Do things when you should…not when you have to

should what? By 416style on flickrAs a consultant, its my job to help my clients understand their options.  Its also my job to help them understand which of those options are best and which should be their focus over the near term (or long term).

Sometimes, I’m paid to provide strategic options and then my client decides to implement those options themselves. Other times, I provide the options and help execute those options.

I prefer those clients that hire me to develop and implement over those that just want a report on what their options are.

Why?

Because – for the most part – those clients that want me to implement the recommended strategic options are the clients that do the things that they need to do when they need to do them.

We’ve all seen organizations who hire consultants, pay a good bit of money for  ‘strategy’ and then do nothing after the strategic plan is created.  What’s worse, we’ve all seen organizations pay for that strategic plan and then wait until they ‘have’ to implement their strategic plan.

When you (or an organization) wait till you have to do something rather than doing something when you can or should, you’ve put yourself in a bad spot.

Waiting till you have to do something forces you to work from a position of weakness rather than one of strength. Doing something when you have to do it causes corners to be cut and shortcuts to be created.

Doing something when you should…or at least when you can…is a much better proposition.  Doing something when you should gives you the ability to think things through, build a good plan and execute without pressure. Doing things when you should also allows you to  get a couple of false starts under your belt and even fail once or twice…but you should have time to recover.

When i get a call from a client asking if I’m interested in working on a project that has a 3 month deadline and is ‘uber-urgent’, I always ask for background. I want to know why its ‘so urgent’.  Is it because they’ve waited to long to initiate the project and are doing it because they ‘have’ to or is it because they want to get a jump on their strategy and do things when they should?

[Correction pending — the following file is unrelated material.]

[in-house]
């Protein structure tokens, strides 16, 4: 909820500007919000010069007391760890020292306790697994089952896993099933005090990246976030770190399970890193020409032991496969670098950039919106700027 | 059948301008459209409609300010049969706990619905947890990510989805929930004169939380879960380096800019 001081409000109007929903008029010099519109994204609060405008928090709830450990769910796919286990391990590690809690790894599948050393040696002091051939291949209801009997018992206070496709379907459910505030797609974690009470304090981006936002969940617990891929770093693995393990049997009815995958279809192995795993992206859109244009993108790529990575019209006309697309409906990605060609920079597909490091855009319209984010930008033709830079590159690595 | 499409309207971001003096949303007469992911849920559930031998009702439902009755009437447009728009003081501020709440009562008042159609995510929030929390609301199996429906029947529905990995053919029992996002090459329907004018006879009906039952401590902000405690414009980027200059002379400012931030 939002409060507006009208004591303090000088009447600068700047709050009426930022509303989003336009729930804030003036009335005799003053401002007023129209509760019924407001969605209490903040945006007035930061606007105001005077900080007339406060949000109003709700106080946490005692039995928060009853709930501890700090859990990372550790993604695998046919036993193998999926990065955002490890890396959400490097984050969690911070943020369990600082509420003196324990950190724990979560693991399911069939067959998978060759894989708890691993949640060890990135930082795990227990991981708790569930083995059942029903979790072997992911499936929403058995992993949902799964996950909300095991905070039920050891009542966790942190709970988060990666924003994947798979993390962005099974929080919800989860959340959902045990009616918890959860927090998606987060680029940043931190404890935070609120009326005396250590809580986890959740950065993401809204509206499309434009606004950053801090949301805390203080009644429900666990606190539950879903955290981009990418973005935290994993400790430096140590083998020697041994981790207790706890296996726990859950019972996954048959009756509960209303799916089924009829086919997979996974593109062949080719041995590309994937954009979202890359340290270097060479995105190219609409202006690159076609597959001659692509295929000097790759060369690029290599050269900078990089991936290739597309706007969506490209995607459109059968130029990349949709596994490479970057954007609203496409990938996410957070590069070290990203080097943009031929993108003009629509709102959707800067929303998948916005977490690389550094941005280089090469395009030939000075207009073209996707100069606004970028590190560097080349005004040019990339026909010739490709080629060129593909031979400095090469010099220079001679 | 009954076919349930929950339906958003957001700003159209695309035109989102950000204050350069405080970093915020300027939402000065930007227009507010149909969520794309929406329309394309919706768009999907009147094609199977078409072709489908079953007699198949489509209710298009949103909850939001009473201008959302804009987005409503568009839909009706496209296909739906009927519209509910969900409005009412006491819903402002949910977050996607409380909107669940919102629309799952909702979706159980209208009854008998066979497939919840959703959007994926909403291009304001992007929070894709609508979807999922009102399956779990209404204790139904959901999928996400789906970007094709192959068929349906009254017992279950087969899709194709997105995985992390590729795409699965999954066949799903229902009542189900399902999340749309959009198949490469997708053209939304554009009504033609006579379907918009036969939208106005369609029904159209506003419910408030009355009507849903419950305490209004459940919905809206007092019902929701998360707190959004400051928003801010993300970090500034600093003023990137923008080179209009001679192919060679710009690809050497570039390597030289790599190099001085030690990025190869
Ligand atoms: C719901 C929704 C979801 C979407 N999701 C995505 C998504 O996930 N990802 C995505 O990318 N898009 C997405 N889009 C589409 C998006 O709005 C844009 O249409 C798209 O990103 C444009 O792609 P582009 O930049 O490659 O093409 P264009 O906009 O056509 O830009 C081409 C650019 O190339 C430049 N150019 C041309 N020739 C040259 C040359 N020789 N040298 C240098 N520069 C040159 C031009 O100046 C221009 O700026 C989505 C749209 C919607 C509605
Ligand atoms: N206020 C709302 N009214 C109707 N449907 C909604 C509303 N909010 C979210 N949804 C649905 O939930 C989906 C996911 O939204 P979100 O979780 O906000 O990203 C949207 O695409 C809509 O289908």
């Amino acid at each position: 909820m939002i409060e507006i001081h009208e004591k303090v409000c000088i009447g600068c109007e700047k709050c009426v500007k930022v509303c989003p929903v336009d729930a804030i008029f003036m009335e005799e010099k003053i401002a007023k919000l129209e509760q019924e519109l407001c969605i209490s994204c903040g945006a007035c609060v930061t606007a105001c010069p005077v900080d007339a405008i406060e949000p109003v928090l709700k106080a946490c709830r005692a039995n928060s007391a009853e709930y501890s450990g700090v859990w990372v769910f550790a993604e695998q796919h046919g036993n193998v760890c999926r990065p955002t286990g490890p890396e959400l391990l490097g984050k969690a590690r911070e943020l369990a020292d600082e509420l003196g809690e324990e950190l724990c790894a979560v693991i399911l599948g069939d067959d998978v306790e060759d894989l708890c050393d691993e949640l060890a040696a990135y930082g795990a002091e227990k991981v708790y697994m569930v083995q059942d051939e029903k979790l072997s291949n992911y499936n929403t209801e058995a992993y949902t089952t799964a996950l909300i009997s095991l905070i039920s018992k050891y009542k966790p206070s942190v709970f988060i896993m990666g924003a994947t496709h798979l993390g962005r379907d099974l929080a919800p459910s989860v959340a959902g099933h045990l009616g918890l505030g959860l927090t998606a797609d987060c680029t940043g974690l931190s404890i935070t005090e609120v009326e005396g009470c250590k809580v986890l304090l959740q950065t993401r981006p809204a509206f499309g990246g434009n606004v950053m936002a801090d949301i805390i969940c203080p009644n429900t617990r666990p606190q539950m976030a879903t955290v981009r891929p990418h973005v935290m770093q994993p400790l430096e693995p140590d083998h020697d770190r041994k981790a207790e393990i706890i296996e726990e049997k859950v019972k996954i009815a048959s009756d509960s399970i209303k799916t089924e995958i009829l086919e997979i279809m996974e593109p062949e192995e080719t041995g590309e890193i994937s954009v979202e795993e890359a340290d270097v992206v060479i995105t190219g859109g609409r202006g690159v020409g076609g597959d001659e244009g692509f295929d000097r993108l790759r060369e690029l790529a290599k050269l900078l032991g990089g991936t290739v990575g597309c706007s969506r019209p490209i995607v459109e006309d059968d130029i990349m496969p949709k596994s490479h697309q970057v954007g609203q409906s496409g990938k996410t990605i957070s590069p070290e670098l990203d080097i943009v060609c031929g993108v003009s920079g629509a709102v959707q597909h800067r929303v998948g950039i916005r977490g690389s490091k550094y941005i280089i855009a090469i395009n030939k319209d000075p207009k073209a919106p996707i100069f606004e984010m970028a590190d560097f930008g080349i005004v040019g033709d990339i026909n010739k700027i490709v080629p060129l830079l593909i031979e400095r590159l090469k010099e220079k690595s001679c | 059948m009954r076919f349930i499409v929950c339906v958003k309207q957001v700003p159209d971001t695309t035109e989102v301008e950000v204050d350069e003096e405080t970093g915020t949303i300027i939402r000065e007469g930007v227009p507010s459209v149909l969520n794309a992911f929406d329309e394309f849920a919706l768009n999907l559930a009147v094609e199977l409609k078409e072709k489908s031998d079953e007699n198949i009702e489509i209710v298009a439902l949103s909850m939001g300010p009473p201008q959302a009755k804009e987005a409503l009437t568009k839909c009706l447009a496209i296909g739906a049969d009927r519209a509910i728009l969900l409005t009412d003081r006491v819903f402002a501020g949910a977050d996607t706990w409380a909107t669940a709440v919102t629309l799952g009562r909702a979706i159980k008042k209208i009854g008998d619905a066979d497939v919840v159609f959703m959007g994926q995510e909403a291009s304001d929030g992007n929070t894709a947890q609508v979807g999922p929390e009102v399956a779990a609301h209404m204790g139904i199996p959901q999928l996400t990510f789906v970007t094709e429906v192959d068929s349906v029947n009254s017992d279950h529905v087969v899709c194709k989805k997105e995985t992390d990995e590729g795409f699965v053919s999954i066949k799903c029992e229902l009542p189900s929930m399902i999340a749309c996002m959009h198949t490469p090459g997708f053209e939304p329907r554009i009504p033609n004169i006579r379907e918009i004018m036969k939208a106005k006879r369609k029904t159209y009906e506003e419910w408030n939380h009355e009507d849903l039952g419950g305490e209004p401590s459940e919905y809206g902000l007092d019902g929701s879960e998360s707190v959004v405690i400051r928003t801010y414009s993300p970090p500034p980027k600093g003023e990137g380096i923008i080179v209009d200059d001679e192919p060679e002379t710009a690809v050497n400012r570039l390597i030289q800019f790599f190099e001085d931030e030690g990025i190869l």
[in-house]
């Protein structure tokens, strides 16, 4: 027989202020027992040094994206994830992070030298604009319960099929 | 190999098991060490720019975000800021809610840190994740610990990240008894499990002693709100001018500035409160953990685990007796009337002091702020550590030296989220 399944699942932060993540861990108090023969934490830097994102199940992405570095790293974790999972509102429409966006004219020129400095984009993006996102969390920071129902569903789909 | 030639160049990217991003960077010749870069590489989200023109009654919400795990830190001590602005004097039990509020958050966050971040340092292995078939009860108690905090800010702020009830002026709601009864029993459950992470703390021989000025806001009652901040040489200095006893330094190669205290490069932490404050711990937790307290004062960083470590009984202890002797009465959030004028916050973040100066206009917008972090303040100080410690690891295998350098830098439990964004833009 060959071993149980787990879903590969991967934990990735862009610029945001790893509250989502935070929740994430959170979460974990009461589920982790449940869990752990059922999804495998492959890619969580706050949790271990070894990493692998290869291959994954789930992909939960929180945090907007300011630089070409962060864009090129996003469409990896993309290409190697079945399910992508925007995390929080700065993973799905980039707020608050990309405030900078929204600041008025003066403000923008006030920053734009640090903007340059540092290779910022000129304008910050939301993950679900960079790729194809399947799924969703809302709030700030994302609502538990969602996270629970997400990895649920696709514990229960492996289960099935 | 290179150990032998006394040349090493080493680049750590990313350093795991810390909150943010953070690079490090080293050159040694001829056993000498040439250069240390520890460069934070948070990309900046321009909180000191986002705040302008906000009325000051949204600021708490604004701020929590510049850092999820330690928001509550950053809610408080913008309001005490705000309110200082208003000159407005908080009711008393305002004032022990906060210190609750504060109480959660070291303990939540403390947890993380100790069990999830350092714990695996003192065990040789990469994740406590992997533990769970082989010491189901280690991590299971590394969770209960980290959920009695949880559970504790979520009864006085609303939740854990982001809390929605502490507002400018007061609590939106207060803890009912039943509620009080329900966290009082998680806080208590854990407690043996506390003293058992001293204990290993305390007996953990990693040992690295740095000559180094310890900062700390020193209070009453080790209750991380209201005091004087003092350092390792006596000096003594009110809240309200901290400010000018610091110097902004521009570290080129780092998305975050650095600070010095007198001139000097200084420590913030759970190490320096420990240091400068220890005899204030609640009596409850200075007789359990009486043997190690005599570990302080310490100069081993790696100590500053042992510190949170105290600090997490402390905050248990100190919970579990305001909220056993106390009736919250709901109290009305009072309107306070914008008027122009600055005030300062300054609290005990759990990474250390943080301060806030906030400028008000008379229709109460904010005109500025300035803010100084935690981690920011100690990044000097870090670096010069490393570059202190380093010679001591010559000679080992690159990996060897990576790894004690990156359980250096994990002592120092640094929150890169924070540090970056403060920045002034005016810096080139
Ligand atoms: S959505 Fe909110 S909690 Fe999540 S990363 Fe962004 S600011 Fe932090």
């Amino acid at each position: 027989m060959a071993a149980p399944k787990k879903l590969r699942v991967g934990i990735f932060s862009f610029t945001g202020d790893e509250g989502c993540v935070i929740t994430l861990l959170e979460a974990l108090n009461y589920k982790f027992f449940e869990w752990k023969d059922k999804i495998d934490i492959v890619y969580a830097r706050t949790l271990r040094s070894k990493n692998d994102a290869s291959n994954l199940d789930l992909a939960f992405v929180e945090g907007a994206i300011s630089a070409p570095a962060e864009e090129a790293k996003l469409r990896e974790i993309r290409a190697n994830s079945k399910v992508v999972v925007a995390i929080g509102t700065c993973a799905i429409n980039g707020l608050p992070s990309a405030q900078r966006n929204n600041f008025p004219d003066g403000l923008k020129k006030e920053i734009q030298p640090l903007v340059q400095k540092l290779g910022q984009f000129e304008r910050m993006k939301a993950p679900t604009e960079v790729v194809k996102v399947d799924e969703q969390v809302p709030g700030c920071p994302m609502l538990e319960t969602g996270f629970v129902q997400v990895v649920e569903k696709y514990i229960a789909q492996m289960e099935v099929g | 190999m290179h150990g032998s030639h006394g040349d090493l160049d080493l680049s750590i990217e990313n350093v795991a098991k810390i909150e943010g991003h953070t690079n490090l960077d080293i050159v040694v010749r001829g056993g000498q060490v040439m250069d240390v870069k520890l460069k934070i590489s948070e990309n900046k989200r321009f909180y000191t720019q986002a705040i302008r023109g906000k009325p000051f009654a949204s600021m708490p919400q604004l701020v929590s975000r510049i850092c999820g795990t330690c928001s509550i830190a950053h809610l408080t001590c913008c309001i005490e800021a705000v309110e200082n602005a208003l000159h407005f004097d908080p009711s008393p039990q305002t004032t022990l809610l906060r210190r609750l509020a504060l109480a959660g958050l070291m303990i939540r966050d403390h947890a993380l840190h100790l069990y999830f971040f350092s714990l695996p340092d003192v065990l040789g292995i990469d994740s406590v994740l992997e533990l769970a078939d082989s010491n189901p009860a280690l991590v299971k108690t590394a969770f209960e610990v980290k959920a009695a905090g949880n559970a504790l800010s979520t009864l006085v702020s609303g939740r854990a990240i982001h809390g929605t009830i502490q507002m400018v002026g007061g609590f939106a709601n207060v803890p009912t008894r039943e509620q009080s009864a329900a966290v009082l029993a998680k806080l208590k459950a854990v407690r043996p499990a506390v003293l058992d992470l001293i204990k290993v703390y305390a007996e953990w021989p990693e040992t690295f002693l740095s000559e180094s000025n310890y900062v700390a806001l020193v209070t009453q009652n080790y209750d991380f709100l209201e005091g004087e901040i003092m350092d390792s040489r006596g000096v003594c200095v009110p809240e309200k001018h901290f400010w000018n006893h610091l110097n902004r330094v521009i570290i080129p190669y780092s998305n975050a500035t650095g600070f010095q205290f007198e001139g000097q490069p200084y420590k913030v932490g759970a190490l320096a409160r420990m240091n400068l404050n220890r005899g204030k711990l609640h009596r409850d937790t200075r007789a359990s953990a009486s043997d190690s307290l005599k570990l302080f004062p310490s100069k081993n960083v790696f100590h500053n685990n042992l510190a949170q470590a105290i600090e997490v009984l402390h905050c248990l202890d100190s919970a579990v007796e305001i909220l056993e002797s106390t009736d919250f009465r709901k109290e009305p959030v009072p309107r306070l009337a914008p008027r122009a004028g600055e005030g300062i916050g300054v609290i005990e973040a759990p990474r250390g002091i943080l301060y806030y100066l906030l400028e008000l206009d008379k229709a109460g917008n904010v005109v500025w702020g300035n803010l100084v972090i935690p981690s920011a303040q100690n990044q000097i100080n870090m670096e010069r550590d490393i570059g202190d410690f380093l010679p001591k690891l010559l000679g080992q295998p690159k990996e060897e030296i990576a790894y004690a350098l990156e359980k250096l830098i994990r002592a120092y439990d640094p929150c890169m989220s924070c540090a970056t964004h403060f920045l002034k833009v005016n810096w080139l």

The answer to that always guides my thinking in whether to take the work or not.  I’d rather work with the clients that do things when they should.

What about you? Are you doing the important things when you should or only when you have to?

Image Credit: should what? By 416style on flickr

Comments

  1. To take it a step further, drop the “when”: Do the things you should, not merely the things you have to.

    The should/have disparity is what differentiates proactive from defensive. If you do what you should, you are stepping forward to take advantage of an opportunity or mitigate an expected misfortune. These are strategic actions by a firm that aims to control its own fate. If you are compelled by your present situation to react to a condition that already exists, you are merely being responsive, and your firm is a leaf in the wind.

    To your point, it’s sometimes a matter of timing – if you don’t take action now, the situation may change to the point where you will be compelled to do so, in a panicked situation. But sometimes, there isn’t any time pressure, and something can stay on the “should” list indefinitely. You’re not suffering any harm for not acting sooner, but you’re neglecting an opportunity.

    I’d even go so far as to suggest that firms that take a “should” approach to planning are likely leaders in their industries, always one step of competitors who fail to be proactive. Given the choice of which kind of firm I’d want to work for, buy from, or invest in, I’d definitely agree that the “should” firm is far more appealing.

Trackbacks

  1. [...] guest post by Elmer Boutin. I read with great interest Eric’s post of January 31, 2012 entitled Do things when you should … not when you have to. I agree with what he wrote, and it really got me going about something I’ve been mulling over in [...]

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